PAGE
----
Wouldn't it be great to work in a place where all of the people were excited about their jobs, enthusiastic about coming to work each day? It's a great vision, but few organizations reach it. Instead, managers are often frustrated in their search for motivated employees. At the same time,workers are often bored with their jobs, putting in far less effort than they could, generally because they've been frustrated in their attempts to change.
If neither managers or workers like the situation, how do organizations get demotivated people? All too frequently, they are unintentionally, but routinely, created.
It starts on the first day of work. New people arrive full of energy and ready to show what they can do. And those people are asked to wait. And watch. And get out of the way, because something more important came along. Don't worry, you'll catch on. OK, try this. No! Not that way! Try something else. No! You're doing it wrong. Here, just watch me. And so it goes.
Pretty quickly, the energetic new person learns (1) that he/she seems far less important to the organization than what's going on, and (2) do as little as possible, so that he/she won't get reprimanded. And a few months later, management notices that sure enough, another new person "decided" to just slide by doing very little. It's so hard to find good help...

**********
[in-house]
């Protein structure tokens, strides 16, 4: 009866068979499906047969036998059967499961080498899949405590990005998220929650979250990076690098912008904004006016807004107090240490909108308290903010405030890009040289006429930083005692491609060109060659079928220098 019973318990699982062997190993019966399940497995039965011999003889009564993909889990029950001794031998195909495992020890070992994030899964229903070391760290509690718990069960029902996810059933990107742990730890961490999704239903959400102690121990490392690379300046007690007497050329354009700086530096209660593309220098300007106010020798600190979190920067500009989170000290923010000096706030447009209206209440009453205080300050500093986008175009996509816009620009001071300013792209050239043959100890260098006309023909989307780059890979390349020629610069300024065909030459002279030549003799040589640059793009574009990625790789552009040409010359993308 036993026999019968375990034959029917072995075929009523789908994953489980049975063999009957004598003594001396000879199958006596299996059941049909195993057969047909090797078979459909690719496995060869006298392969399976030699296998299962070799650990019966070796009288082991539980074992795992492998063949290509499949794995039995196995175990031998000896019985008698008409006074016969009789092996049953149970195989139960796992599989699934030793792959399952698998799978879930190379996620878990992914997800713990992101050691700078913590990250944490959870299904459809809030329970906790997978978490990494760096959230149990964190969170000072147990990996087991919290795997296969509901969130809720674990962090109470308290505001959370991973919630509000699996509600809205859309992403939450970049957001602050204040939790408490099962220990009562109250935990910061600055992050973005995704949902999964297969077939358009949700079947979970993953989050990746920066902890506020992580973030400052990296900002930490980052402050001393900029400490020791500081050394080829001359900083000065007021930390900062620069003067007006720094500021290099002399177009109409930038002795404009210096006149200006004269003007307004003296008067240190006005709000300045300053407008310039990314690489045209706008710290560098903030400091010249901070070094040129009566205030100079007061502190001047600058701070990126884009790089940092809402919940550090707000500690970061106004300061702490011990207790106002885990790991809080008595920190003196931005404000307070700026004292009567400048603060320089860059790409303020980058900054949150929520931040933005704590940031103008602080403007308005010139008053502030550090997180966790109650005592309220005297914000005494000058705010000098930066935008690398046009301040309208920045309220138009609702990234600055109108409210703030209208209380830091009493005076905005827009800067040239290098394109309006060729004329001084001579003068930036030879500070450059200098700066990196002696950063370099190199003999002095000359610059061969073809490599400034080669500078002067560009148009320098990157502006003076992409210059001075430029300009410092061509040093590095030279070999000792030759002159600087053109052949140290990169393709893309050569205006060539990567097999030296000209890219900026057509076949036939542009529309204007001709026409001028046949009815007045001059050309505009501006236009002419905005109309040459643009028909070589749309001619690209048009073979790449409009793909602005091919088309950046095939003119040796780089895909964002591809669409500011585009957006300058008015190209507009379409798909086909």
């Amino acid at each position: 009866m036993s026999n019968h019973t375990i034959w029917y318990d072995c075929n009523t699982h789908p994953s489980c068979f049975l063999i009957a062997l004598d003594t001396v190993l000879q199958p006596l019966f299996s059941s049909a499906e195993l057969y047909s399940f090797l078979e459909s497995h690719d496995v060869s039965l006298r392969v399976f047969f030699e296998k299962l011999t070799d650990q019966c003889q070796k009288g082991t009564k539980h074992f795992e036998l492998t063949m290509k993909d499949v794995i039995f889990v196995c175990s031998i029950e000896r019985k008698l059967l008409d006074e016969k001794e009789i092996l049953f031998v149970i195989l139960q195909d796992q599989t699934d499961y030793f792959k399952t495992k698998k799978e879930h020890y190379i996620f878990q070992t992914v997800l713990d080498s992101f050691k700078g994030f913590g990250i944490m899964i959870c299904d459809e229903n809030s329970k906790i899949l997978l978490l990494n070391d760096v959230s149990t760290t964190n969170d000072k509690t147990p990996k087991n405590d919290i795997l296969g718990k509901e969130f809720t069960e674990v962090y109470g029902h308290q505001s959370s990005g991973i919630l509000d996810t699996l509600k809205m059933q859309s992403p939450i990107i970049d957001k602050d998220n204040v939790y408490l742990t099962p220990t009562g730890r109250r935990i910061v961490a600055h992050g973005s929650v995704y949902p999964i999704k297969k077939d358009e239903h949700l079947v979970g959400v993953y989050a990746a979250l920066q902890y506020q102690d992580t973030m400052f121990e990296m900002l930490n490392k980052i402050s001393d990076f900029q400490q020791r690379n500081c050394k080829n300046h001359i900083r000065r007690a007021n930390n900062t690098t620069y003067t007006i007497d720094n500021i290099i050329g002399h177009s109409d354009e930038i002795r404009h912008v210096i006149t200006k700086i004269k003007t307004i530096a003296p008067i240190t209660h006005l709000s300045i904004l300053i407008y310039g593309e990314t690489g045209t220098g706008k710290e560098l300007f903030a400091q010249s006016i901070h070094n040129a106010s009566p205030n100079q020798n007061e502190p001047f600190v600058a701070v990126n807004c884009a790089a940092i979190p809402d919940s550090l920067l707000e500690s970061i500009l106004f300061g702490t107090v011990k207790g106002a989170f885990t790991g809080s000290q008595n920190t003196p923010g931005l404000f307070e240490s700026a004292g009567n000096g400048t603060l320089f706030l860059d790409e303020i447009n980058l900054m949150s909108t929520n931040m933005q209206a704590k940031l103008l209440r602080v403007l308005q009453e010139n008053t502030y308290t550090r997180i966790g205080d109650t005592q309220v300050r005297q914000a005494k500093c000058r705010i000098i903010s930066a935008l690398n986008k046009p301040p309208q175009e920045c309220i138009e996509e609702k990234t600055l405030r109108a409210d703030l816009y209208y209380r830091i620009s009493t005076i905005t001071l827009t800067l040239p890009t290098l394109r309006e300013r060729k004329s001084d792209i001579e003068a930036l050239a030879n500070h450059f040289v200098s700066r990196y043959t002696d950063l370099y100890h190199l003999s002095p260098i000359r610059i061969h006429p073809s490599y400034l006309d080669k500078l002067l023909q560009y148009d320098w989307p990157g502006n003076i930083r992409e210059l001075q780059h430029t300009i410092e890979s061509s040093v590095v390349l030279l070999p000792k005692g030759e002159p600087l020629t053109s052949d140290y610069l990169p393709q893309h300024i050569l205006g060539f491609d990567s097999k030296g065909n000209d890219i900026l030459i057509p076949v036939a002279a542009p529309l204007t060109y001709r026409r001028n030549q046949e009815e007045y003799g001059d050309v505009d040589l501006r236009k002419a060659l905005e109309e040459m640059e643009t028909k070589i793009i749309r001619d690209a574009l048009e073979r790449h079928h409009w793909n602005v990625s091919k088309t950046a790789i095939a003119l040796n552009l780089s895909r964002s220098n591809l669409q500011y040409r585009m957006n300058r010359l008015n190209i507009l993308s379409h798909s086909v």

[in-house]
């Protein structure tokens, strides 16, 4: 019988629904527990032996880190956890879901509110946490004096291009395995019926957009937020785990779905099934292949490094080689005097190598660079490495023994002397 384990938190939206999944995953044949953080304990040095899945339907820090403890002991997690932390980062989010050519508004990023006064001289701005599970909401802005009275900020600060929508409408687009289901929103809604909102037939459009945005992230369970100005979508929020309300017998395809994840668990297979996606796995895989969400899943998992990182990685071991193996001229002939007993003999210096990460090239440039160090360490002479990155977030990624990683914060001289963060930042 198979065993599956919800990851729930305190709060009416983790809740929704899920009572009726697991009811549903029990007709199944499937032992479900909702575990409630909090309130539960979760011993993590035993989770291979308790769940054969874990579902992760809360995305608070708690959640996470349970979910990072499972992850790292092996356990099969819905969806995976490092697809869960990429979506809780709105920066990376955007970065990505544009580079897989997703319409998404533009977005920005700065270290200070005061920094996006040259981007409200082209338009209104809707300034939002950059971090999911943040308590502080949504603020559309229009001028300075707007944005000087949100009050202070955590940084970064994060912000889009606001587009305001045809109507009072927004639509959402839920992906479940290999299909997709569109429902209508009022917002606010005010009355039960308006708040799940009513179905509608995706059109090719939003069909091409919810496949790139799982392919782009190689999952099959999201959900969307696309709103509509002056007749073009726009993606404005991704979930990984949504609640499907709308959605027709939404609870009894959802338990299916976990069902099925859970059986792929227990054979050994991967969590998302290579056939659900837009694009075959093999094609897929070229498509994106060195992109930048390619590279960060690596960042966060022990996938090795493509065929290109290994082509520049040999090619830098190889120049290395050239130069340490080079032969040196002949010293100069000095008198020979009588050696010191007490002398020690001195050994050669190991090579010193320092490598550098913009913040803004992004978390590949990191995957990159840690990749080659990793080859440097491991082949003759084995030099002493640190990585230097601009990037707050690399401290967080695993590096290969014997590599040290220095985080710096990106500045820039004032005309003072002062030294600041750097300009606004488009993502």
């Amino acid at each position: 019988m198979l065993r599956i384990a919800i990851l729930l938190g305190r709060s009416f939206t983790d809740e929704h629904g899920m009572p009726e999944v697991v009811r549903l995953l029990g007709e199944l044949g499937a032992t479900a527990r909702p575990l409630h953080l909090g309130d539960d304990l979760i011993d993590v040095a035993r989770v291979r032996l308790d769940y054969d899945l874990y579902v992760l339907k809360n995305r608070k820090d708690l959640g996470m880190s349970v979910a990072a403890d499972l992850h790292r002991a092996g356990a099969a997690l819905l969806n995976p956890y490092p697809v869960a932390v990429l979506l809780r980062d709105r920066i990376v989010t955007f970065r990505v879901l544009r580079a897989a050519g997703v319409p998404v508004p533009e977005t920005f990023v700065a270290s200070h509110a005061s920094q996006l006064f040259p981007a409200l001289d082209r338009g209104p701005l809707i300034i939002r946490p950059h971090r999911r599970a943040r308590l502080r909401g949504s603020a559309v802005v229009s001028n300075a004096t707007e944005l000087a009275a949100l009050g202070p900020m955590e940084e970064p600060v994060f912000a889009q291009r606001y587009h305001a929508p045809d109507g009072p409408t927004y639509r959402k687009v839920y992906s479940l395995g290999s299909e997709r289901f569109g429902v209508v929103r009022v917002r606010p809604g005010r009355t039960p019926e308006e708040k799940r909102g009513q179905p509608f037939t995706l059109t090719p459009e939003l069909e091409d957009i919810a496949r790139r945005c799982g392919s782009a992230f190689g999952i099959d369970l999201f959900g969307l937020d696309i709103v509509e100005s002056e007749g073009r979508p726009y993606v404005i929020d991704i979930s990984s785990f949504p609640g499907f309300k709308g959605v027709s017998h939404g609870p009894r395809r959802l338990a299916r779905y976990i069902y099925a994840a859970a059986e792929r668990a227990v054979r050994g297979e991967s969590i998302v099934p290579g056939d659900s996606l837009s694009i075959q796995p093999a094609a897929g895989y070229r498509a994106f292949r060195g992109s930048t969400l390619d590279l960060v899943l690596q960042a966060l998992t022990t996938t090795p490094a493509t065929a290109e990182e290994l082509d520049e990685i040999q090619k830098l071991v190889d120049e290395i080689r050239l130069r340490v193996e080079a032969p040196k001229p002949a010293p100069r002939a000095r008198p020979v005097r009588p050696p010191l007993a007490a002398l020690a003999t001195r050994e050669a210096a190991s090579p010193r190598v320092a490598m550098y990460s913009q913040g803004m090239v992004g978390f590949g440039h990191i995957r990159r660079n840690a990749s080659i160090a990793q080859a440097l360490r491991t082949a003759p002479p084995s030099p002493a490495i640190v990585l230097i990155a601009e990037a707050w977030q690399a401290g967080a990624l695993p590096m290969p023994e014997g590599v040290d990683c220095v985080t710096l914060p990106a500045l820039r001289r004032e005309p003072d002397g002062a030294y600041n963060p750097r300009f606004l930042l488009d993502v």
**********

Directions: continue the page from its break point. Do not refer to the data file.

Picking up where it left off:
Some people become good at their jobs despite the odds. Frequently, these promising leaders are never challenged, become bored, and eventually take new jobs--usually for a competitor in the same industry. Sure, the boss has a vision, and tries to get his/her people excited about it. But, while the boss was able to exercise some creativity, the people who work in the organization just had it sprinkled down from on high. Why would they feel excited?
Now add the clinchers. Avoid being clear with people; expect them to just somehow know exactly what you mean. Then, when they don't do what you expect, chew 'em out. They'll not only be careful never to take any initiative, they can also waste hours complaining about management when no one's around supervising. And they'll certainly avoid sharing any useful suggestions about how to improve the organization! Make sure the work environment is not conducive to accomplishing required tasks. Ask people to follow a lot of rules, but never let them understand the reasons for them. Better yet, just set policies, without clear reasons. Avoid any validity to job tasks.
And once a year, have a performance review, where people can be irritated by having a year's worth of stuff thrown in their faces all at once. (If any people have somehow stayed motivated up to this point, the performance review should kill it for sure!) Treat the newly demotivated people as intrinsically demotivated people, aggravating the situation further.
It's not that management isn't well meaning. Rather, our society has developed work related habits that just don't work well. And that applies to employees, too.